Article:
13. I can't find your older DD2200 forum topic, the link is dead from the review. But now that there are flash enabled DataDomain systems, do you think you can sweet talk DellEMC into getting one in the labs? Specifically the DD6300 or similar system? I would like to see the effects of flash used for metadata, in regards to Veeam restores, VDP performance, and general performance improvements. They are claiming big restore improvements, which has always been an issue for products like Veeam and CVLT and DD used together. Not that it was a limitation by EMC, but more so how those products do lots of random IO on the restore process, that punishes DataDomain, which doesn't do random IO well at all.
  14. ArcServe? Eww. LOL. I've yet to meet a happy ArcServe customer. But at the same time, those were all CA customers, and hopefully the new owner of ArcServe is actually doing good things with the product and not letting it languish. If you're going to test DDVE, take a look at the requirements for the various sizes you can scale it. The 96TB edition is insane in terms of HW requirements. They also have a performance tester they want you to run on the datastores upon initial setup. But when you expand it, they don't require you to run it again. Seems like a missing feature...
  15. It depends. There is no right or wrong answer, there is only the right technology for your needs. From an HCI market, the leading companies are DellEMC, Nutanix, and probably Simplivity, which is now HPE. (You can probably kiss that product good bye now that HPE owns it, and will mess it up) Right here on you can read up on reviews of VxRail by DellEMC. Sadly no Nutanix review yet. There are also VSAN ready boxes, where you can build your own HCI system, using your own HW vendor of choice. HPE, Lenovo, supermicro, etc. Personally, I would bring in, at least 2-3 vendors that you think fit to your requirements, like Nutanix and DellEMC, and perhaps a 3rd. Listen to their pitch. Ask them about competitive info as to WHY their kit may be better than the other. But ultimately, get two quotes, pit them against each other, so that you make out like a bandit! The market is tough and competitive, they will discount up front to win your business. Never take their first pass price. But like all negotiations, make sure to lock in your maintenance for multiple years, as well as node adds. That may mean paying for multiple years up front to get better pricing, or get an agreement in writing.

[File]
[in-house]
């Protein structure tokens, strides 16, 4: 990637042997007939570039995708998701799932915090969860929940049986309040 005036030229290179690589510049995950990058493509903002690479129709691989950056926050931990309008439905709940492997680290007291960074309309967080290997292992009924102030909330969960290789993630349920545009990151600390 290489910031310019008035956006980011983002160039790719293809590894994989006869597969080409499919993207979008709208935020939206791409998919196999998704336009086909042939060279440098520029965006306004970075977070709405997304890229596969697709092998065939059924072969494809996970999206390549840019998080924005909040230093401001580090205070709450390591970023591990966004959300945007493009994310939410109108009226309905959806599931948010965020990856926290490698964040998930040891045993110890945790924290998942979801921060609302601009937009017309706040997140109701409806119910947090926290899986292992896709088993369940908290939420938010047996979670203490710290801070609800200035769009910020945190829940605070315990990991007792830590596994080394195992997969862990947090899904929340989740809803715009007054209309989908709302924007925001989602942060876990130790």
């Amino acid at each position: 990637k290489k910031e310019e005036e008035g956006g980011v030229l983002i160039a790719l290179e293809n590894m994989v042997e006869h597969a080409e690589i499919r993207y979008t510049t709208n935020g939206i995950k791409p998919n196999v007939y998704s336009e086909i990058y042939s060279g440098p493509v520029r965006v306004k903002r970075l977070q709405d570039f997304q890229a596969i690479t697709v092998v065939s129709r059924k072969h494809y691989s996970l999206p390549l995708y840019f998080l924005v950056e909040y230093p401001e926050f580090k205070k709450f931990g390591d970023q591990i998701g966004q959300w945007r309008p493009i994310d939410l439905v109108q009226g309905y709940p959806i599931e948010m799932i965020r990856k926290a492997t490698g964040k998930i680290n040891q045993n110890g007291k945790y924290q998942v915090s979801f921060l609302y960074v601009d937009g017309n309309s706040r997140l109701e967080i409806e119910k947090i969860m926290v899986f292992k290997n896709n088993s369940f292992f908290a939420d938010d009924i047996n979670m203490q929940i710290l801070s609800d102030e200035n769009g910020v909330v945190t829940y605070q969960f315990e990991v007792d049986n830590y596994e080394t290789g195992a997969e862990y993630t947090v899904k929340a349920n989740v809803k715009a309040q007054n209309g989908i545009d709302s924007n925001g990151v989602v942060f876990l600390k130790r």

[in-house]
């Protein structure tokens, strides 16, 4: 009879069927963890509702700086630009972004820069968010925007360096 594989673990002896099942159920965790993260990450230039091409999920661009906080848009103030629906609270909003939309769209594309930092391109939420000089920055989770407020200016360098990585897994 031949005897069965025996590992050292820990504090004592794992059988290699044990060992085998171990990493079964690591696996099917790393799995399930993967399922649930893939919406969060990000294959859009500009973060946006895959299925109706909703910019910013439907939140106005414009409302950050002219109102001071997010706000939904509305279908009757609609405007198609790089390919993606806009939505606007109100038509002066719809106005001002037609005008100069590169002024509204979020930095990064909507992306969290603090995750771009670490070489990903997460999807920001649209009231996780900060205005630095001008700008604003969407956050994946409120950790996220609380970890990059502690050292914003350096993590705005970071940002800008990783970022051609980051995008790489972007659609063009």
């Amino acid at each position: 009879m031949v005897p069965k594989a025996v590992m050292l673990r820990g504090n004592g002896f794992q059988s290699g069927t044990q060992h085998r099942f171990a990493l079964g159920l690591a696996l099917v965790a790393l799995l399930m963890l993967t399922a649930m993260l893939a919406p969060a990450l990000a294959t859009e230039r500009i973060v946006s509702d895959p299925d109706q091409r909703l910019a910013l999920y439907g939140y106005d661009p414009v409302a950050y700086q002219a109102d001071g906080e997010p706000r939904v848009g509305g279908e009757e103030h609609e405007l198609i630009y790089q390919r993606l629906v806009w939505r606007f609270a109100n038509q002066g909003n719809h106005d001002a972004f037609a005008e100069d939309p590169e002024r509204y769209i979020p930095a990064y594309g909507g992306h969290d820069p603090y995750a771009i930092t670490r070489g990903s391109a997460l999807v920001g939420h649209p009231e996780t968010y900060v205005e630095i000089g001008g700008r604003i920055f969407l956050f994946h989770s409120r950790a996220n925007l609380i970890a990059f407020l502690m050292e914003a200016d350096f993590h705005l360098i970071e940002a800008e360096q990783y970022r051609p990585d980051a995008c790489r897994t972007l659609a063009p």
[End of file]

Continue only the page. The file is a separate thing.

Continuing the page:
16. Any word on if they addressed battery life while in cold climates? I'd read anecdotal stories that their batteries went to weeks or a single month in colder/near-freezing weather. That has been the only thing holding me back here on buying this, vs running PoE in my home and outside of my home for different camera's and a Synology NAS (which isn't easy when you're in a 3-story home) EDIT: Poor cold weather battery performance was reported on the first gen Arlo camera's.
  17. My Synology NAS is claiming a SMART error on one HDD (ID 184 End to End error) I literally had 36 hours before my warranty was to be expired, and I ran seagate tools against it, and no errors were found on their extended test. The drive is a Momentus XT 500GB drive. I had two laying around doing nothing, and I popped them into the extra bays within my NAS just for more capacity for videos and such. The gist of Seagate's warranty policy was that you can only RMA a drive under warranty if the tool provided an error. No error, you would be on the hook for some costs in terms of diagnosis, drive repair or a refurbished drive. What do you guys think, Ignore it? Or "Danger Will Robinson, eject!" Currently I put those two drives in RAID 1 just in case. And it's just holding movies that I can always re-download.
  18. It could be as simple as just putting a Windows Server in front of the SAN. Then use Windows file shares as needed. I've got customers with up to 30TB's shared to 500 users, on a single file server. I scoff at that, but they do it, and it works. FreeNAS/OpenNAS and more are possible options too. Your SAN may actually have a NAS option. Give us the make/model and we can tell you more if possible.
  19. You have three options. 1. Buy a SAN that has an encryption option. All of them do this these days. 2. There used to be a market for SAN encryption gateways for an existing SAN that didn't support native encryption. This is a dead market IMO. 3. Host based encryption, software running on an OS that encrypts the data. This can cause a lot of issues with AV/backup software. Ill-advised unless you have to.